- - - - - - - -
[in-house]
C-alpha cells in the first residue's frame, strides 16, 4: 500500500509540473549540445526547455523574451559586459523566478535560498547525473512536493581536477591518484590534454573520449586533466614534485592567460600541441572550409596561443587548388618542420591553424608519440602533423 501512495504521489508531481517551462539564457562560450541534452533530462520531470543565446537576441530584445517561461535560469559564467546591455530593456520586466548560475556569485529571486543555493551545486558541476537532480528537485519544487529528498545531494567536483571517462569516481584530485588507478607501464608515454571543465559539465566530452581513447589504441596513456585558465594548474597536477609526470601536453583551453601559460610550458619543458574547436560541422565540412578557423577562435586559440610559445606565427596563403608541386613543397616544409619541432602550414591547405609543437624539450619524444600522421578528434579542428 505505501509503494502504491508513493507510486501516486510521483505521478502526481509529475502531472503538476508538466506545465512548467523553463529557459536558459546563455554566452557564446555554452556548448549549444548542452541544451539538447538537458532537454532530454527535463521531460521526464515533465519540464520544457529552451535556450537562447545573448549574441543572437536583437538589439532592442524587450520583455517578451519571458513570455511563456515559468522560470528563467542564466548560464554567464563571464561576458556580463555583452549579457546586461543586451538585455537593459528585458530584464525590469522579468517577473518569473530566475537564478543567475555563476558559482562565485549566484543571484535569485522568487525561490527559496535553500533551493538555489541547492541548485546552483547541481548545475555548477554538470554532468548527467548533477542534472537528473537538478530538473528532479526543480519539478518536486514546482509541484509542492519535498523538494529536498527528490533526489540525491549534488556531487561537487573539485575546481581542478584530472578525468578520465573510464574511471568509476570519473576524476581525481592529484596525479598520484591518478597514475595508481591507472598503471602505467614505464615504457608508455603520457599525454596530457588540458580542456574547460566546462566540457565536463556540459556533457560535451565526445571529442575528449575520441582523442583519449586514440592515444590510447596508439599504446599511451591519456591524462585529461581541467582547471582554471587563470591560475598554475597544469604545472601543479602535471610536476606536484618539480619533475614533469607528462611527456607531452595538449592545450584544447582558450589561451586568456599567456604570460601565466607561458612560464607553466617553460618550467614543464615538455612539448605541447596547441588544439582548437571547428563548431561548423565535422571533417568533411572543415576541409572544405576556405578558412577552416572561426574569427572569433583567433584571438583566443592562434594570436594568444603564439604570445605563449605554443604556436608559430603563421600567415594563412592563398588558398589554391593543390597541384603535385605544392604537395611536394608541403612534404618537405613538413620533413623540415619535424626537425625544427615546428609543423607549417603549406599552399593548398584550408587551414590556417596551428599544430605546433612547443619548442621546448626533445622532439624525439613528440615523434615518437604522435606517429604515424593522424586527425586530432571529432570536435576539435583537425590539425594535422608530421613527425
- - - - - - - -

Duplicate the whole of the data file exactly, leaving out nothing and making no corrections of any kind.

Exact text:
[in-house]
C-alpha cells in the first residue's frame, strides 16, 4: 500500500509540473549540445526547455523574451559586459523566478535560498547525473512536493581536477591518484590534454573520449586533466614534485592567460600541441572550409596561443587548388618542420591553424608519440602533423 501512495504521489508531481517551462539564457562560450541534452533530462520531470543565446537576441530584445517561461535560469559564467546591455530593456520586466548560475556569485529571486543555493551545486558541476537532480528537485519544487529528498545531494567536483571517462569516481584530485588507478607501464608515454571543465559539465566530452581513447589504441596513456585558465594548474597536477609526470601536453583551453601559460610550458619543458574547436560541422565540412578557423577562435586559440610559445606565427596563403608541386613543397616544409619541432602550414591547405609543437624539450619524444600522421578528434579542428 505505501509503494502504491508513493507510486501516486510521483505521478502526481509529475502531472503538476508538466506545465512548467523553463529557459536558459546563455554566452557564446555554452556548448549549444548542452541544451539538447538537458532537454532530454527535463521531460521526464515533465519540464520544457529552451535556450537562447545573448549574441543572437536583437538589439532592442524587450520583455517578451519571458513570455511563456515559468522560470528563467542564466548560464554567464563571464561576458556580463555583452549579457546586461543586451538585455537593459528585458530584464525590469522579468517577473518569473530566475537564478543567475555563476558559482562565485549566484543571484535569485522568487525561490527559496535553500533551493538555489541547492541548485546552483547541481548545475555548477554538470554532468548527467548533477542534472537528473537538478530538473528532479526543480519539478518536486514546482509541484509542492519535498523538494529536498527528490533526489540525491549534488556531487561537487573539485575546481581542478584530472578525468578520465573510464574511471568509476570519473576524476581525481592529484596525479598520484591518478597514475595508481591507472598503471602505467614505464615504457608508455603520457599525454596530457588540458580542456574547460566546462566540457565536463556540459556533457560535451565526445571529442575528449575520441582523442583519449586514440592515444590510447596508439599504446599511451591519456591524462585529461581541467582547471582554471587563470591560475598554475597544469604545472601543479602535471610536476606536484618539480619533475614533469607528462611527456607531452595538449592545450584544447582558450589561451586568456599567456604570460601565466607561458612560464607553466617553460618550467614543464615538455612539448605541447596547441588544439582548437571547428563548431561548423565535422571533417568533411572543415576541409572544405576556405578558412577552416572561426574569427572569433583567433584571438583566443592562434594570436594568444603564439604570445605563449605554443604556436608559430603563421600567415594563412592563398588558398589554391593543390597541384603535385605544392604537395611536394608541403612534404618537405613538413620533413623540415619535424626537425625544427615546428609543423607549417603549406599552399593548398584550408587551414590556417596551428599544430605546433612547443619548442621546448626533445622532439624525439613528440615523434615518437604522435606517429604515424593522424586527425586530432571529432570536435576539435583537425590539425594535422608530421613527425